U.S. President Barack Obama says the United States will emerge from uncertain
economic times stronger than before. In his first speech to a joint session of
Congress, the president made the case for his economic
It was a night of pure political theatre on Capitol Hill. Lawmakers crammed around the aisles of the House chamber as President Obama slowly made his way to the podium to address Congress and the nation.
"I've come here tonight not only to address the distinguished men and women in this great chamber, but to speak frankly and directly to the men and women who sent us here," he said.
Mr. Obama tried to strike a delicate balance - talking about the economic problems facing the United States in stark terms, while reassuring a recession-weary American public that better days lie ahead.
He said after a decade of economic recklessness, America's day of reckoning has arrived.
"We have lived through an era where too often, short-term gains were prized over long-term prosperity; where we failed to look beyond the next payment, the next quarter and the next election," he added.
But he said the United States can and will rebound, saying the economic crisis, though severe, must not determine the nation's destiny.
"While our economy may be weakened and our confidence shaken; though we are living through difficult and uncertain times, tonight I want every American to know this: we will rebuild, we will recover, and the United States will emerge stronger than before," he said.
President Obama said the stimulus plan he signed last week is a first step. But he said it is not enough - citing the need for further action in the areas of health care, energy and education.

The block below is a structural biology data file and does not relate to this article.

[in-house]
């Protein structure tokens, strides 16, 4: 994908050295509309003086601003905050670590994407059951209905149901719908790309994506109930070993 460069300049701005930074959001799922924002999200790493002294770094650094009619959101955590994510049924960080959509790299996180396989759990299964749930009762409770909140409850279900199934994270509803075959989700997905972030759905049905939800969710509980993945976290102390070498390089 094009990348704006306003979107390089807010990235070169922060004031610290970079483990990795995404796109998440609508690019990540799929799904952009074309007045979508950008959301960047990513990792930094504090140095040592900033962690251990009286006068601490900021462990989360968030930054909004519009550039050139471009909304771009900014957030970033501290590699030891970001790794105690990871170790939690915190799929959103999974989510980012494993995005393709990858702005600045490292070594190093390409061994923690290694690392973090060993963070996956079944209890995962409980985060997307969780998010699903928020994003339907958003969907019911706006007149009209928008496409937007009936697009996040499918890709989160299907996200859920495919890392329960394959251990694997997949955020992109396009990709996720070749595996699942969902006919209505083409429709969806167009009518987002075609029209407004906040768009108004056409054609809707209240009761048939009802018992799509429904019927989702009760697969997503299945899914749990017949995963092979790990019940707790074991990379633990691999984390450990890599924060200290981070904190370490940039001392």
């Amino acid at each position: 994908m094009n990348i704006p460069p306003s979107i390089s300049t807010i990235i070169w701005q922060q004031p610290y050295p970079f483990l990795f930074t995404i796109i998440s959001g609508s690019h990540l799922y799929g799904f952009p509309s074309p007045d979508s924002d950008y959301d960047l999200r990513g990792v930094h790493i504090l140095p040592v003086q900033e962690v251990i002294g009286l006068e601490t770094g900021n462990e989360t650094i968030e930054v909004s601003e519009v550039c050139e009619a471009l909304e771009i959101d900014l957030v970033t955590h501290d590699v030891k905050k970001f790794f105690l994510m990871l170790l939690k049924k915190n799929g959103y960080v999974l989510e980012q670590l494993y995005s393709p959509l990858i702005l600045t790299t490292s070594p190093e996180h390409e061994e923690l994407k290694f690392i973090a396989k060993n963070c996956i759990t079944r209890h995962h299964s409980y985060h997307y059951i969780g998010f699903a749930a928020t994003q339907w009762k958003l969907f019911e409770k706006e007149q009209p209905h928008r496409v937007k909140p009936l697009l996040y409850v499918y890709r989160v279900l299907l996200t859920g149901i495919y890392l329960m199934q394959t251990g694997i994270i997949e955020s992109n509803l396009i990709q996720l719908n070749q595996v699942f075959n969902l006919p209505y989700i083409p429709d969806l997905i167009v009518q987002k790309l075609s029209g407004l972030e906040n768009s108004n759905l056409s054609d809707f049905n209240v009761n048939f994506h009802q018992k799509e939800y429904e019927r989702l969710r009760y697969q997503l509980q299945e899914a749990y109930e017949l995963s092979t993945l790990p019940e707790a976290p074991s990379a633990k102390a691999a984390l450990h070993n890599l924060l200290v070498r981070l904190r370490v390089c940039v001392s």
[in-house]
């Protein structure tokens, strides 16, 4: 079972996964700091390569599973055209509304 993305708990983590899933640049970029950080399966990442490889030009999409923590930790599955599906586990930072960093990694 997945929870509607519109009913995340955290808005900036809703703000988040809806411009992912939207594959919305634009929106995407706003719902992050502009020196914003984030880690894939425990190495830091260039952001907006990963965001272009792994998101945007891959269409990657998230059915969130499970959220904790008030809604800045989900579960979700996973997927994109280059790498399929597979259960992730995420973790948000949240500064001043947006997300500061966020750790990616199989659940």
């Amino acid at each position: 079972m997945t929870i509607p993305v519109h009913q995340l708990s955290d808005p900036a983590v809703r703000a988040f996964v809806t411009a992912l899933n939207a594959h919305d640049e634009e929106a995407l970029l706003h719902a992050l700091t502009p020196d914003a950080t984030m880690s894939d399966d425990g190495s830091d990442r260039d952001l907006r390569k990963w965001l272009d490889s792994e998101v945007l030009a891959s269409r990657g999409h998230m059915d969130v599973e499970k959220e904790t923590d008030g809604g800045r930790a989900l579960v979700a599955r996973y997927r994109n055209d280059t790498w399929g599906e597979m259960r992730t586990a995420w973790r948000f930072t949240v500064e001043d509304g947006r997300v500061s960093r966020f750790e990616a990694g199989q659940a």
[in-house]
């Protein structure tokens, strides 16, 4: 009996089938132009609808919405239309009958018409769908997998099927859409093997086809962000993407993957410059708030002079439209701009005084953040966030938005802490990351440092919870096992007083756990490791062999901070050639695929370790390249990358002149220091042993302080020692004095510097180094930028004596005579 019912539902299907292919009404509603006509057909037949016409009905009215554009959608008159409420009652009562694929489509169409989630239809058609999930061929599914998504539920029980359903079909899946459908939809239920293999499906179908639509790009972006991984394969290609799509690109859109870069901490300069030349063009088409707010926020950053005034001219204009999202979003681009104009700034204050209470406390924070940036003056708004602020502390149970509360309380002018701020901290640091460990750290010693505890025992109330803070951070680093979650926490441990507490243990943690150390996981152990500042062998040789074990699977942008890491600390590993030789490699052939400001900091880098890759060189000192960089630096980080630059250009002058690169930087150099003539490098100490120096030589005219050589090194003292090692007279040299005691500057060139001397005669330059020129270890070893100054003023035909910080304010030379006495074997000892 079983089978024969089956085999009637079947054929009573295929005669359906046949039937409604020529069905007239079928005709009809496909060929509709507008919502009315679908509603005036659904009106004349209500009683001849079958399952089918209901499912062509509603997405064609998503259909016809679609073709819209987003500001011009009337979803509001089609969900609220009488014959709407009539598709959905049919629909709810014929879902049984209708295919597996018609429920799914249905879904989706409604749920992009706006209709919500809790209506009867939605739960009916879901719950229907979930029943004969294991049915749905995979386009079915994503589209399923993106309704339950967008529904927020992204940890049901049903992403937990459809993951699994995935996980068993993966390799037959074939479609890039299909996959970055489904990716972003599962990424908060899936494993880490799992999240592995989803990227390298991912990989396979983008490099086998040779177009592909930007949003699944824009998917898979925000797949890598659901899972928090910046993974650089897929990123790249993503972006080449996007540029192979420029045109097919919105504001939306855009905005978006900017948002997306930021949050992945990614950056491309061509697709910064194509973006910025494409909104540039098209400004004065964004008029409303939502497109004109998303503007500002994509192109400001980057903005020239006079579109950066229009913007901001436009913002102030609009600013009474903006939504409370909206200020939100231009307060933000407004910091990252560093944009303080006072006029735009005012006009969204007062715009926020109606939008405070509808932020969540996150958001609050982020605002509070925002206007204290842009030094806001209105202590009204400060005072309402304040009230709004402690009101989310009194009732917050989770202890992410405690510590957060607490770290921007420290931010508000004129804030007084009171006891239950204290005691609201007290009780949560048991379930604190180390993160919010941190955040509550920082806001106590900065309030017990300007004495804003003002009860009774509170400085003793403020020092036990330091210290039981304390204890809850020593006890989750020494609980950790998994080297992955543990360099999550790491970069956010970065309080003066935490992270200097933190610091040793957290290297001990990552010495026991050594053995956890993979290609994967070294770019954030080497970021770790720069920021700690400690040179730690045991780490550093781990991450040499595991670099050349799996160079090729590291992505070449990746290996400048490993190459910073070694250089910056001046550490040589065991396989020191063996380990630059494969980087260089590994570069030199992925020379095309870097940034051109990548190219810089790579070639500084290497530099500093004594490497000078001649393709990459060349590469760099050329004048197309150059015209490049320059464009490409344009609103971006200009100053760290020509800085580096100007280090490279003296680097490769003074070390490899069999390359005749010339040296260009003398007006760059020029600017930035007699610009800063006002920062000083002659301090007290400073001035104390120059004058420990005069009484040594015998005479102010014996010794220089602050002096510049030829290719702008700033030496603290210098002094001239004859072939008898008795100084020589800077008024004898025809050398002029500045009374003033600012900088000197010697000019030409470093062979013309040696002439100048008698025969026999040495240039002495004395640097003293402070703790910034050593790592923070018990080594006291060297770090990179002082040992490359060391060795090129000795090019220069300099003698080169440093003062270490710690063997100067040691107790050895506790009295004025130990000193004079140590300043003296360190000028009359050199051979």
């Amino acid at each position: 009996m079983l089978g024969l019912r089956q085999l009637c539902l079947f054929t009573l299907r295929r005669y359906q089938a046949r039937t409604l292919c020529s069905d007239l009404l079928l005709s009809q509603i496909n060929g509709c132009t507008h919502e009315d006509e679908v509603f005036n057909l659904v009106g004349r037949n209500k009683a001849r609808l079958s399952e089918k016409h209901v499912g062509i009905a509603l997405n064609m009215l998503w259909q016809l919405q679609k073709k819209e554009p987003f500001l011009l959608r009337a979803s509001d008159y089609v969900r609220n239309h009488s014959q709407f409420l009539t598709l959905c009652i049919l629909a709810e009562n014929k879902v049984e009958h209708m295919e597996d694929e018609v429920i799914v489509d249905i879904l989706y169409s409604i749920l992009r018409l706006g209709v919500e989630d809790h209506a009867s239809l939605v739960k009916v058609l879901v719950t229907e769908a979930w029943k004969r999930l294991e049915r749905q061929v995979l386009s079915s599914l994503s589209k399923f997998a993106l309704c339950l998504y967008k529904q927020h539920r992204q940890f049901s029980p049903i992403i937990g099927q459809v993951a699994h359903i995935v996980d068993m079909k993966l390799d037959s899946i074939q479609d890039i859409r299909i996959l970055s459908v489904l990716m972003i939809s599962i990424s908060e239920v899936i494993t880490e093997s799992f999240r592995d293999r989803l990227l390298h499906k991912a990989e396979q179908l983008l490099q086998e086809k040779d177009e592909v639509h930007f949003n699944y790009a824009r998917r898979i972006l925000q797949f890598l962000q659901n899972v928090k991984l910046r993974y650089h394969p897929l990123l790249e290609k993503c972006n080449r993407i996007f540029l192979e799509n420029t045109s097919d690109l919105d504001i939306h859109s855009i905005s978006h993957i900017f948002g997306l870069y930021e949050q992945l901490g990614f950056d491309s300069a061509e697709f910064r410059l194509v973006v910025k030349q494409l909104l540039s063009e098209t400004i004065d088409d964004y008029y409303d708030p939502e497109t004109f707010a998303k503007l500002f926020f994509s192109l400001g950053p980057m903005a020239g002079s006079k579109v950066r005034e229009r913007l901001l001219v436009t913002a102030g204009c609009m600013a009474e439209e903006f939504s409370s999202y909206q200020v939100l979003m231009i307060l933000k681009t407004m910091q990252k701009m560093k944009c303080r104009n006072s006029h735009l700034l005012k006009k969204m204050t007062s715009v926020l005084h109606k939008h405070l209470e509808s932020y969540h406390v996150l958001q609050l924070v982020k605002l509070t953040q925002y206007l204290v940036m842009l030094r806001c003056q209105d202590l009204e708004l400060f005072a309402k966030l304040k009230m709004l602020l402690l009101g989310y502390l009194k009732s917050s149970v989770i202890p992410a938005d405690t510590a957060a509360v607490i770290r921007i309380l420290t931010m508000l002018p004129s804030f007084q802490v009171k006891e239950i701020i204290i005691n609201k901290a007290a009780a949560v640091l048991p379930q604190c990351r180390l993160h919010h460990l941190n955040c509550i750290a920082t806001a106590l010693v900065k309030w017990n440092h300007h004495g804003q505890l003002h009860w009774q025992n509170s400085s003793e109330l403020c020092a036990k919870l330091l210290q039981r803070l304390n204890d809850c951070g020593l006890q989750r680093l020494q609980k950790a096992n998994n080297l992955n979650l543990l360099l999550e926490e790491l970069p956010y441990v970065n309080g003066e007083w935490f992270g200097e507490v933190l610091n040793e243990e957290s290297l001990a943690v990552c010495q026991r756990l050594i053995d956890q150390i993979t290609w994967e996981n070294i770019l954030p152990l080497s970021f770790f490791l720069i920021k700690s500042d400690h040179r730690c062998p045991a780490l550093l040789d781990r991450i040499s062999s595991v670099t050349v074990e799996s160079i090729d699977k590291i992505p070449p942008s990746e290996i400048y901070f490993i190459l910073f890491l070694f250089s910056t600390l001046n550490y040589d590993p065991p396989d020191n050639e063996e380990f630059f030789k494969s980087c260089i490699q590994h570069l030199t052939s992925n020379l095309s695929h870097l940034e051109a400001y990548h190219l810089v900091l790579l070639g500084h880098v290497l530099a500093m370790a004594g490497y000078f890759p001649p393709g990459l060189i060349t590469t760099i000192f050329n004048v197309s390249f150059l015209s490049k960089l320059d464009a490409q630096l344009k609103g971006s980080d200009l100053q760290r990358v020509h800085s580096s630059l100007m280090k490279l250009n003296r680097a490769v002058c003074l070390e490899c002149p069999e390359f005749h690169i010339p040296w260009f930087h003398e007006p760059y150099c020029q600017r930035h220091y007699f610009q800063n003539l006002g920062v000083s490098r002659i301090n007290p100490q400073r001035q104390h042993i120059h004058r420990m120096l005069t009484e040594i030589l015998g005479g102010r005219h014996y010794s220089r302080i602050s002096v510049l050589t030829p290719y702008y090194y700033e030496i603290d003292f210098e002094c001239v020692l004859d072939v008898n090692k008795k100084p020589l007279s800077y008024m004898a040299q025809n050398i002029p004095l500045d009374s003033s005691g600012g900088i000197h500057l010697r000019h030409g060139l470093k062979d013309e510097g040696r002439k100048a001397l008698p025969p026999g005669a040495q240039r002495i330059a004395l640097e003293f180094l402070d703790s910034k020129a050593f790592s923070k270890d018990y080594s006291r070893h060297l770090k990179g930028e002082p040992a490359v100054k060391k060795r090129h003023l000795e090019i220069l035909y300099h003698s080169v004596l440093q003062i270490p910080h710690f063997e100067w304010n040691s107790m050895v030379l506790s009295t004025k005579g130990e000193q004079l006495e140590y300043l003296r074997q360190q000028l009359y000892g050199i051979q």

He acknowledged money is tight, and tough decisions lie ahead, but he stressed key priorities can be funded, if ineffective programs are cut.
To that end, Mr. Obama said his administration has already identified two trillion dollars in savings over the next decade - from agriculture to defense.
"We'll eliminate the no-bid contracts that have wasted billions in Iraq, and reform our defense budget so that we're not paying for Cold War-era weapons systems we don't use," he explained.
But the president said his new budget will make an increased investment in military manpower - increasing the number of soldiers and Marines. And while the primary thrust of his speech was the economy, he paused briefly to speak about overcoming a deficit of trust abroad.
He reaffirmed his determination to close the U.S. detention center at Guantanamo Bay, Cuba, and said the United States does not torture.
"In words and deeds, we are showing the world that a new era of engagement has begun. For we know that America cannot meet the threat to this country alone, but the world cannot meet them without America," he added.
Although the event had all the trappings of a State of the Nation Address, Mr. Obama chose to forgo the detailed status report on policies and programs. Like many new presidents, his first speech before Congress had a more narrow focus and was simply called a speech to the nation.
The Republican response was delivered by Bobby Jindal, the popular young governor of the state of Louisiana. He talked of bipartisanship, but signaled Republicans will only go so far.
"Where we agree, Republicans must be the president's strongest partners," he said. "And where we disagree, Republicans have a responsibility to be candid and offer better ideas for a path forward."
Jindal is considered a rising star in his party and a potential presidential nominee in 2012. He is the son of immigrants from India, and like the president, he is part of a new generation that is literally changing the face of American politics.